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Has COVID-19 shifted public attitudes?

Posted on 16 December 2020 by Sir John Curtice, Senior Research Fellow
Tags: British Social Attitudes, COVID-19, income and welfare, social and political attitudes

Now that the prospect of an end to the pandemic is in sight, the question of what post-pandemic Britain should look like will soon become a pressing one. Should everyday life and public policy return to ‘normal’ – or does COVID-19 represent an opportunity to reshape the country’s social and economic life and the role that government plays in facilitating it?

There have certainly been plenty of clarion calls for change espoused in recent weeks. For example, it has been suggested that the willingness of people to restrict their everyday activity to help ‘save the NHS’ has created new bonds of togetherness that should be harnessed to strengthen civic life. At the same time, it has been argued that the pandemic exposed unacceptable levels of inequality in British society that government can and should do more to eradicate.

Yet interesting and challenging as such arguments might be, there are potential counter-arguments too. Far from fostering togetherness, perhaps the pandemic has created both a resentment at the imposition of the restrictions on people’s lives, and a disdain for those who are thought to be breaking them? Far from welcoming the dramatic expansion in government expenditure, perhaps people are fearful of the tax bill that will come in its wake?

In truth, any vision for Britain’s post-pandemic future and the role that public policy might play in shaping it needs to be informed by an understanding of how the attitudes and expectations of ordinary citizens have – or have not – changed in the wake of the pandemic. How the public have reacted cannot be taken for granted.

Today we publish the initial findings of a UKRI-funded research project that is designed to help understand the impact of COVID19 on public attitudes. In July, just as the country was emerging from the initial lockdown, we invited members of NatCen’s mixed mode random probability panel – all of them previous respondents to the British Social Attitudes (BSA) survey – to answer a suite of 60 questions that had previously been carried on BSA. This approach gives us unique insight into how far attitudes towards the subject matter of the survey – inequality and the role of government, levels of trust, and authoritarianism – have or have not changed in the wake of the pandemic. Over 2,400 respondents answered our questions.

There is one striking headline. Despite being by far the most disruptive – and in some cases life-threatening – experience since 1945, it appears that the initial onset of the pandemic at least has not brought about a radical change in social attitudes and expectations.

The figure that above all is emblematic of this conclusion is that, despite the dramatic increase in public spending in the wake of the pandemic, the proportion who think that taxes should be increased in order to spend more on health, education, and social services is, at 53%, exactly the same as it was in the last regular BSA survey conducted in the second half of last year, before the pandemic.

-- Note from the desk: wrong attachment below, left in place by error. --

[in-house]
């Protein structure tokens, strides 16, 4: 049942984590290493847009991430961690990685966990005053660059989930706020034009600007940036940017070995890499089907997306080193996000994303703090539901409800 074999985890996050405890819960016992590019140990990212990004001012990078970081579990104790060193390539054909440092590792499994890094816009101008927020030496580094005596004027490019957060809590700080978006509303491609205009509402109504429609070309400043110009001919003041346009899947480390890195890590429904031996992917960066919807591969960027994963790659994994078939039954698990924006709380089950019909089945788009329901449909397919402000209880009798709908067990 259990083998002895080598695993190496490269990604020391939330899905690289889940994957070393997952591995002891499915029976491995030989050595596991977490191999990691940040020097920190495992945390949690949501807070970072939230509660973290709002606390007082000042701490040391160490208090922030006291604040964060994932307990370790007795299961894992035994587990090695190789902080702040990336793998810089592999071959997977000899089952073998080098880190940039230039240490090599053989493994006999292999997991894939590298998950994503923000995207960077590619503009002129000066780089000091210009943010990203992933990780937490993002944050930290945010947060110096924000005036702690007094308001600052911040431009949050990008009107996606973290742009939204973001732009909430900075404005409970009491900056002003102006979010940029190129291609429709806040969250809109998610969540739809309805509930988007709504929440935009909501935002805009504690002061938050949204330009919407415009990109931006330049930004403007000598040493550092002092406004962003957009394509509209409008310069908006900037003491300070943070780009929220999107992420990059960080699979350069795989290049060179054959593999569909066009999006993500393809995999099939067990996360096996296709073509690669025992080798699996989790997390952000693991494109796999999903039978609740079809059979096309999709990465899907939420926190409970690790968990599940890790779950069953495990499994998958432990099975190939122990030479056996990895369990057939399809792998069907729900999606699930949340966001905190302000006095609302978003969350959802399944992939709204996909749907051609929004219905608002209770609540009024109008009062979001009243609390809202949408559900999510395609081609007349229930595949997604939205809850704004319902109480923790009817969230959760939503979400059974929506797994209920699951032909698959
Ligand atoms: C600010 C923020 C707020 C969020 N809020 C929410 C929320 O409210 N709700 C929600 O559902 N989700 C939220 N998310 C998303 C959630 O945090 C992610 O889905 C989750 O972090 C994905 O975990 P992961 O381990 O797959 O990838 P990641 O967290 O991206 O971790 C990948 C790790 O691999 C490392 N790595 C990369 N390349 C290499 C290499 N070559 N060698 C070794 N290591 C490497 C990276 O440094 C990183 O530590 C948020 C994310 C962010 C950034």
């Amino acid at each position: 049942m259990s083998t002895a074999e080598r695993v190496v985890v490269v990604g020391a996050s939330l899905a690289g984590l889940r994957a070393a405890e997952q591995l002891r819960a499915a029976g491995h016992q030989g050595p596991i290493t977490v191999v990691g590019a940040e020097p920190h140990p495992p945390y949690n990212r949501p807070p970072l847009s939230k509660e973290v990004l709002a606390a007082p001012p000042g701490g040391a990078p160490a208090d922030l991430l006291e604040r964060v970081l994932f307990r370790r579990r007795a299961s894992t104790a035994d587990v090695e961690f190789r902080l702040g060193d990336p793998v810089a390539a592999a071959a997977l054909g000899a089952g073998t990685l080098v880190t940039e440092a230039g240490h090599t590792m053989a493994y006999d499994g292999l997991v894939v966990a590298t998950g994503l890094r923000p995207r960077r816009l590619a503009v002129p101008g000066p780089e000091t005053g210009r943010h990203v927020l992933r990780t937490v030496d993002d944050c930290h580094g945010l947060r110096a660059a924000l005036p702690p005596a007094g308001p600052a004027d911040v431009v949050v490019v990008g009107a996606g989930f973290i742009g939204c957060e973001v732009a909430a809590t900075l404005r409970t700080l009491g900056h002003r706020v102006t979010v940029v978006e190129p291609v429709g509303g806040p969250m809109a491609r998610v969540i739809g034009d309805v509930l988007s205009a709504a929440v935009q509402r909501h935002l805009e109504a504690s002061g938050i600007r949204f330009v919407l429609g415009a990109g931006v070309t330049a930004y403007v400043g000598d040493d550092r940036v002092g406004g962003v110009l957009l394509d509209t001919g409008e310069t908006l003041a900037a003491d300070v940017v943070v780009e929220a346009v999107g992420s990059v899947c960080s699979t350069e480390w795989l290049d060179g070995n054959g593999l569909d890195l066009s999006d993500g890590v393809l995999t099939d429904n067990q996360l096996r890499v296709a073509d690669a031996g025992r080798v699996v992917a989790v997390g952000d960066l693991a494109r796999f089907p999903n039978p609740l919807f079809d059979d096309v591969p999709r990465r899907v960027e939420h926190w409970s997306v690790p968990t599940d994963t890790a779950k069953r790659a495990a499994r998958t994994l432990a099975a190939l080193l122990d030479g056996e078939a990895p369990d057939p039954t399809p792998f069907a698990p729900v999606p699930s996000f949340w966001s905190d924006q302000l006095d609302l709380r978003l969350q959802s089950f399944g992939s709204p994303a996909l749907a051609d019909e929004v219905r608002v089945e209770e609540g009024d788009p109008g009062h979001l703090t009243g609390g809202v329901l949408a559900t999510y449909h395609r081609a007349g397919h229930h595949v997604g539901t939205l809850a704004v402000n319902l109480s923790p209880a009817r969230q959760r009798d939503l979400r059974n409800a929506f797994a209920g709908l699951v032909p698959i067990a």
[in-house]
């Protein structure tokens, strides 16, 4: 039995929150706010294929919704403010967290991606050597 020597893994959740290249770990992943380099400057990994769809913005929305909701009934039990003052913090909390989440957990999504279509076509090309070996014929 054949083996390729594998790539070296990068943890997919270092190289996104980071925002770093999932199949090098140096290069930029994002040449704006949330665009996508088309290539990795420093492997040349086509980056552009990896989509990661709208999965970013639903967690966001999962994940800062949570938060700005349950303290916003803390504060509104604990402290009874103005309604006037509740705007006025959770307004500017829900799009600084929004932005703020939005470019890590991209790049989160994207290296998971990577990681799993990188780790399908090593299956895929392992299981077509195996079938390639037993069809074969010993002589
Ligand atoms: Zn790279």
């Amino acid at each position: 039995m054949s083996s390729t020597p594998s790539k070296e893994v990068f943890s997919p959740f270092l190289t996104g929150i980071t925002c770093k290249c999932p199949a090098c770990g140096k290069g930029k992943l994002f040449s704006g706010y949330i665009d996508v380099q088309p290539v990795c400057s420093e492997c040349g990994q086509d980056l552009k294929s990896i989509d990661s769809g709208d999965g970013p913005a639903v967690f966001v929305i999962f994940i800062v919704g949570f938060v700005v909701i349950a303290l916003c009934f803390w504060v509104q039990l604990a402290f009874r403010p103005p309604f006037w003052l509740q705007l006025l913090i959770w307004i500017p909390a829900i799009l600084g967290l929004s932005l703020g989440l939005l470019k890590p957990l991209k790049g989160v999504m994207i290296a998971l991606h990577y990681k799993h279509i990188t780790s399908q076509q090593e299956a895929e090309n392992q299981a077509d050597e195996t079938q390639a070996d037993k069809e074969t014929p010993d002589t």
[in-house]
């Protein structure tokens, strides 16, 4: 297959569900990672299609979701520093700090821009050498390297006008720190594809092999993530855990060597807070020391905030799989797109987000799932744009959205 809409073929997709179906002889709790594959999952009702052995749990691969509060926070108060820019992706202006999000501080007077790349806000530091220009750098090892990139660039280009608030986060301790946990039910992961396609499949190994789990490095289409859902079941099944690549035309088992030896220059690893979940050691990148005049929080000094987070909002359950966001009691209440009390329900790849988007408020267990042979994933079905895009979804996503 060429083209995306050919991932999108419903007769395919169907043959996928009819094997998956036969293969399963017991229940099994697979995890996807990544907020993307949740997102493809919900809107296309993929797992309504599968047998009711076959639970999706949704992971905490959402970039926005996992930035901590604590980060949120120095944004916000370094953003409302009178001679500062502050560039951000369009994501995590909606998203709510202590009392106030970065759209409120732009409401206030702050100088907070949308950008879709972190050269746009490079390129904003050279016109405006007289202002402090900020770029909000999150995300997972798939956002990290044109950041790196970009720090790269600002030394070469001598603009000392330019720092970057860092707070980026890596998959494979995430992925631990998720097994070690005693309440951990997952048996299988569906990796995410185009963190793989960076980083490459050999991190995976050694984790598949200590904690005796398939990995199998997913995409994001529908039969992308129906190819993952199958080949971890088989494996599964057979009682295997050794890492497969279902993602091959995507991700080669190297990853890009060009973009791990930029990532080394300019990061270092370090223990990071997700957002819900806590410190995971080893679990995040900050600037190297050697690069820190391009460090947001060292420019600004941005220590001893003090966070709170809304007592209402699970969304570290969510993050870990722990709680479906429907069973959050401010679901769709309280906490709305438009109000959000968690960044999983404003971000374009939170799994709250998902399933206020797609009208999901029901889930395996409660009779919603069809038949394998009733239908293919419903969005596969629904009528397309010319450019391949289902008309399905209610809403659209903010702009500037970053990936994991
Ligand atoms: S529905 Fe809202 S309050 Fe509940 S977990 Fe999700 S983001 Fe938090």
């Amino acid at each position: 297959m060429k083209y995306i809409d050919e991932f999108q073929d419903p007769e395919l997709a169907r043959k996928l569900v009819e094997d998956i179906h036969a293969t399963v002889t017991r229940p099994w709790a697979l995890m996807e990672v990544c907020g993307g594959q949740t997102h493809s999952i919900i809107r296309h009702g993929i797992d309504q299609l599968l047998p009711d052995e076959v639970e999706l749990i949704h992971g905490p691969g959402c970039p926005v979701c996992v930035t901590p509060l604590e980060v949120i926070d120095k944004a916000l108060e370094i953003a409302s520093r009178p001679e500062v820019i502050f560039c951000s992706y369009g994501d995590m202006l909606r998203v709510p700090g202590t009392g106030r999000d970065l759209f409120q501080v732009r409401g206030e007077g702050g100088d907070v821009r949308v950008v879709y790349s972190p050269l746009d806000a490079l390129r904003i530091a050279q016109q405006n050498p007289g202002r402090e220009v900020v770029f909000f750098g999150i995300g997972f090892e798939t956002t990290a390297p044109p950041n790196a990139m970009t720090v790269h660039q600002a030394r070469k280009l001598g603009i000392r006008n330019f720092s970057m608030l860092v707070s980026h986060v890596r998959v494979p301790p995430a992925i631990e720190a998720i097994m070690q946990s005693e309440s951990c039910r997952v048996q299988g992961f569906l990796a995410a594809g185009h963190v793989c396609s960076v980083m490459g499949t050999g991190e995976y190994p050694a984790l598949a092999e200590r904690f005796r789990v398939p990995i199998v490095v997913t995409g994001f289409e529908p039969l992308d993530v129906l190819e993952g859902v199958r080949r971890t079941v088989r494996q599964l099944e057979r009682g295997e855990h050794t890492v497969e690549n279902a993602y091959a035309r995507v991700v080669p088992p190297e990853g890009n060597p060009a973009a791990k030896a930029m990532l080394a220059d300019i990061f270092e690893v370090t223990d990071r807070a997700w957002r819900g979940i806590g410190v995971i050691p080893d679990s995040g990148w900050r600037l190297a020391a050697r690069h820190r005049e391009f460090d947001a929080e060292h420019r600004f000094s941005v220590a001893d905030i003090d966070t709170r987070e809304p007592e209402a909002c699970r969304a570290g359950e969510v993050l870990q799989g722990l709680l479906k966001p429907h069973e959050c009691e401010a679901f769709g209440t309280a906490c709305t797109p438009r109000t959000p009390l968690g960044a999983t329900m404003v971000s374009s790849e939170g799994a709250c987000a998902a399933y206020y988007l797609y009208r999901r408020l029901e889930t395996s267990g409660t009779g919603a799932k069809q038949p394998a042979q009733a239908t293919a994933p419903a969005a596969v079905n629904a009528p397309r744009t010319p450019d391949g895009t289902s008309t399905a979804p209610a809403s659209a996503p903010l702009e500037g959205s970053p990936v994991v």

Meanwhile, support for the government redistributing income from the better-off to the less well-off is, at 42%, the same as in each of 2016, 2017 and 2018. People’s reported willingness to trust others (social trust) is not out of line with that recorded by BSA over the last two decades either. And, at 36%, the proportion who think that the law should always be obeyed even if a particular law is wrong is exactly the same as in 2018.

At present at least, it looks as though those who wish to reshape Britain cannot presume that the country is looking for a fresh vision. Rather, policy makers may well find themselves facing much the same domestic attitudinal landscape as the one they had to negotiate before the pandemic cast its shadow across the world.

And yet – there is more to say than this. The pandemic itself may not so far have initially changed attitudes (and we will be returning to our respondents next spring to see if there has been an impact over the longer term), but it has occurred at a time when people were already more supportive of the kind of economic intervention that the government has found itself taking during the pandemic.

One of the striking features of social attitudes in Britain until recently was a low level of support for the provision of welfare for those of working age. Voters appeared to take their cue from the reluctance of the Labour government of 1997-2010 and the Conservative-Liberal Democrat coalition of 2010-15 to spend money in this area. However, there have been signs in recent years of this mood being reversed. For example, in last year’s BSA slightly more people said that unemployment benefit was too low (36%) than said it was too high (35%) – the first time this had happened since 1997.

Providing support for those whose employment is either under threat (via furloughing) or has been lost (by uprating universal credit payments) has, of course, been one of the key ways in which the government has endeavoured to put a safety net underneath an ailing labour market. While there does not appear to have been an increase in support for welfare spending beyond the rise that was already in evidence before COVID-19 struck, people in Britain were seemingly already beginning to ask themselves whether the country’s welfare system was fit for purpose. Perhaps that debate at least will still be with us when the pandemic is finally over.

‘Coronavirus and public attitudes: Plus ça change?’ by John Curtice, Dominic Abrams and Curtis Jessop can be downloaded here.

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